By the mid-1920s the search was on for a small, self-starting, electric motor, operating on alternating current (by then the choice of most power utilities). For use in the home an electric motor must be self-starting, quiet, and vibration free. It must run at a constant speed under varying loads, be compact, have a built-in automatic overload device, and be affordable in a competitive marketplace.

The demand created for FHP electric motors had already greatly accelerated work in magnetic circuit theory. Steinnetz demonstrated the theoretic possibility of a capacitor-start motor only a few short years before it would be a dominant form of motive power in Canadian homes. Shortly, in its many forms, it would power modern, automatic, central heating systems

Beginning in the 1930s the split-phase, alternating current, induction motor would evolve, designed and engineered for domestic appliance applications. It would have a starting winding and automatic centrifugal switching mechanism and built-in overload protection.

It would be difficult, too, to imagine a more elegant device, in those days, one which directly reflects the laws, principles and discov Read More
By the mid-1920s the search was on for a small, self-starting, electric motor, operating on alternating current (by then the choice of most power utilities). For use in the home an electric motor must be self-starting, quiet, and vibration free. It must run at a constant speed under varying loads, be compact, have a built-in automatic overload device, and be affordable in a competitive marketplace.

The demand created for FHP electric motors had already greatly accelerated work in magnetic circuit theory. Steinnetz demonstrated the theoretic possibility of a capacitor-start motor only a few short years before it would be a dominant form of motive power in Canadian homes. Shortly, in its many forms, it would power modern, automatic, central heating systems

Beginning in the 1930s the split-phase, alternating current, induction motor would evolve, designed and engineered for domestic appliance applications. It would have a starting winding and automatic centrifugal switching mechanism and built-in overload protection.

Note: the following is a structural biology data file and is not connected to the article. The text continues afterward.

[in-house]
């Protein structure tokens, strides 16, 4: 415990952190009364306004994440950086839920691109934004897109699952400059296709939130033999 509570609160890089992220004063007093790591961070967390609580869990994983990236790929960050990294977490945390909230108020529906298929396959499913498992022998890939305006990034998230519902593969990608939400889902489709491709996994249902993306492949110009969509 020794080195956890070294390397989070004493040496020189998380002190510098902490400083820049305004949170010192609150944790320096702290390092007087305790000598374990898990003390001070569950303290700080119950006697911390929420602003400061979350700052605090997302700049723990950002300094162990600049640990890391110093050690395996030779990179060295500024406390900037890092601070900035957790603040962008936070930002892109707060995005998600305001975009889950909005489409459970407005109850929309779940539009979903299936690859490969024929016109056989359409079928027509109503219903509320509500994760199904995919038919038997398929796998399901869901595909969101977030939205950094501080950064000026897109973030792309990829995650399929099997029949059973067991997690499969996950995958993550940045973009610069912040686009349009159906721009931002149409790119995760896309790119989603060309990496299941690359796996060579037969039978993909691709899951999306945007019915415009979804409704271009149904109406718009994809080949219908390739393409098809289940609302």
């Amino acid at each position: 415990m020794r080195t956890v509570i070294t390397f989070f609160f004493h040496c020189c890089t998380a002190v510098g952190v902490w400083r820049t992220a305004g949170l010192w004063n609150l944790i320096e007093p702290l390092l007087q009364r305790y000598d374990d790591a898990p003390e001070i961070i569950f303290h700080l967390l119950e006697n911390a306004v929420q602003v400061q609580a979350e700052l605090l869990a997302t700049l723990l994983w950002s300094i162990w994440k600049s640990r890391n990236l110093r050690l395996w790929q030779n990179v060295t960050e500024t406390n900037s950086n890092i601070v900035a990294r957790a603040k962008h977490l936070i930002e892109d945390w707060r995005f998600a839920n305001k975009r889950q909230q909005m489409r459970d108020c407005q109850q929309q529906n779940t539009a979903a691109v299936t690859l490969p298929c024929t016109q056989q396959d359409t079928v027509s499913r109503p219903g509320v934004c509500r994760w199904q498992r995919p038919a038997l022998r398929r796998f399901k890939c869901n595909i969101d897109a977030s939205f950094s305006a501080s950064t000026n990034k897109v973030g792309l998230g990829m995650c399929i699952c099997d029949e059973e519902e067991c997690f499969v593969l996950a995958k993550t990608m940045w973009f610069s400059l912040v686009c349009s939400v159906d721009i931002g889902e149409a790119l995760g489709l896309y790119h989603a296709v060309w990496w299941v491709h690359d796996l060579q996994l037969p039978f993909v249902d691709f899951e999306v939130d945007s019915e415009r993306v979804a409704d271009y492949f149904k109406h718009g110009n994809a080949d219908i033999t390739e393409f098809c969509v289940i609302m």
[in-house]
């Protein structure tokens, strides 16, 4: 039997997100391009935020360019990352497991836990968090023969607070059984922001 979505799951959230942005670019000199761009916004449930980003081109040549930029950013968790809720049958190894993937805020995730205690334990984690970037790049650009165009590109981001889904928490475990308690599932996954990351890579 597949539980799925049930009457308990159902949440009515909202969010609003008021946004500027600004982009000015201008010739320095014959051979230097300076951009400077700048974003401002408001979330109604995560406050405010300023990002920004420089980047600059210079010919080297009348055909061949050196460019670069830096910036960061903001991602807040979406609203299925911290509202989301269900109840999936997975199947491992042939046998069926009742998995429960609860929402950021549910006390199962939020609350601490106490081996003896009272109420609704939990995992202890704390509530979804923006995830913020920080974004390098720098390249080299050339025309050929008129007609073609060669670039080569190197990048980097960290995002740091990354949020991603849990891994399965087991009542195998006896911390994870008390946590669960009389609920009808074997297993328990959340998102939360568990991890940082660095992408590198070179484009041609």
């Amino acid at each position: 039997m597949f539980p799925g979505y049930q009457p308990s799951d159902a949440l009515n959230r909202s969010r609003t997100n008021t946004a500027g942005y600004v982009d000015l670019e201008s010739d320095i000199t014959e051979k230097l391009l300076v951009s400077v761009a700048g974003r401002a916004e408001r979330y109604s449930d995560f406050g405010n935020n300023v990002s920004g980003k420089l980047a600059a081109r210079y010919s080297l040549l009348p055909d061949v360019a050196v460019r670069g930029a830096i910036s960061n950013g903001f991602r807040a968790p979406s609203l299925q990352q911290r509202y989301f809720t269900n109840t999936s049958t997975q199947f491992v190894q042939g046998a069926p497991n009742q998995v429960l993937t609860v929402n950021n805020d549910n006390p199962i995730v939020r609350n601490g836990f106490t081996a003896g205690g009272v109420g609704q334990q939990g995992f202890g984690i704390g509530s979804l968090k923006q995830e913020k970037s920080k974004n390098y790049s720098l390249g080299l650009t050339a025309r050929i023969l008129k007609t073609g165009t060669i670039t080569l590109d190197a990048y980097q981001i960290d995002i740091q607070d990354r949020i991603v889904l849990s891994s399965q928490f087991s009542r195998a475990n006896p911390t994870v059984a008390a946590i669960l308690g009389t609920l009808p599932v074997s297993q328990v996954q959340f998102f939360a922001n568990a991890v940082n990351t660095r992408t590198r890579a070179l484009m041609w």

It would be difficult, too, to imagine a more elegant device, in those days, one which directly reflects the laws, principles and discoveries of science, turning them into useful products through extraordinary human ingenuity.
* Research from the archives of the HVACR Heritage Centre Canada (DCSB #67, HD1007J)
* Historical artifact from the HVACR Heritage Centre Canada, T. H. Oliver Collection, Accession No. 2006.169.
* Lloyd, Puchstein, Alternating-Current Machines: Second Edition (New York: Wiley and Sons, 1949).
* William Timbie and Vannevar Bush, Principles of Electrical Engineering (New York: John Wiley and Sons 1940)”
* Cycil Veinott, Fractional Horsepower Electric Motors, (New York: McGraw-Hill, 1948).
* G. L. Oliver, The Fractional Horsepower Motor and Its Impact on Canadian Society and Culture, Material History Review, Spring 1996.

© 2011, HVACR Heritage Centre Canada. All Rights Reserved.

Compact FHP electric motor

The compact fractional horsepower (FHP) electric motor has become a kind of cultural icon of contemporary Western cultural reality, triggering pervasive technological, social, cultural and economic change.

G. Leslie Oliver, Mark Dorlandt Photography.
Ron Shuker, Nigel Heseltine.
c. 1959
Canada, CANADA
2006.169
© 2011, HVACR Heritage Centre Canada. All Rights Reserved.


Automatic switch and starting and running windings

Left, automatic switch converts from starting to running winding, and, right, starting and running windings.

G. Leslie Oliver, Mark Dorlandt Photography.
Ron Shuker, Nigel Heseltine
c. 1959
© 2011, HVACR Heritage Centre Canada. All Rights Reserved.


Squirrel cage rotor

High tech, solid state, squirrel cage rotor for FHP electric motor.

G. Leslie Oliver, Mark Dorlandt Photography.
Ron Shuker, Nigel Heseltine.
c. 1959
Canada, CANADA
HHCC 2006-169
© 2011, HVACR Heritage Centre Canada. All Rights Reserved.


Nameplate for a fractional horsepower (FHP) motor

Nameplate for a fractional horsepower (FHP) motor providing important information related to its operation, such as the number of volts and amps of electricity it requires, the rpm and the size of horsepower (in this case, 1/4) it generates.

G. Leslie Oliver, Mark Dorlandt Photography.
Ron Shuker, Nigel Heseltine
c. 1959
© 2011, HVACR Heritage Centre Canada. All Rights Reserved.


Learning Objectives

1.) Have you ever tried to be creative or an inventor for a Science Fair or something similar? Or what problem would you like to solve, with a compact FHP motor?

2.) What similarities do you see between the miniature computer chip and fractional horsepower motors (less than 1 hp) in advancing modern appliances and digital equipment?

3.) When you look around your home at the many different electric appliances your family has, which ones would be missing if there were no small electric motors?

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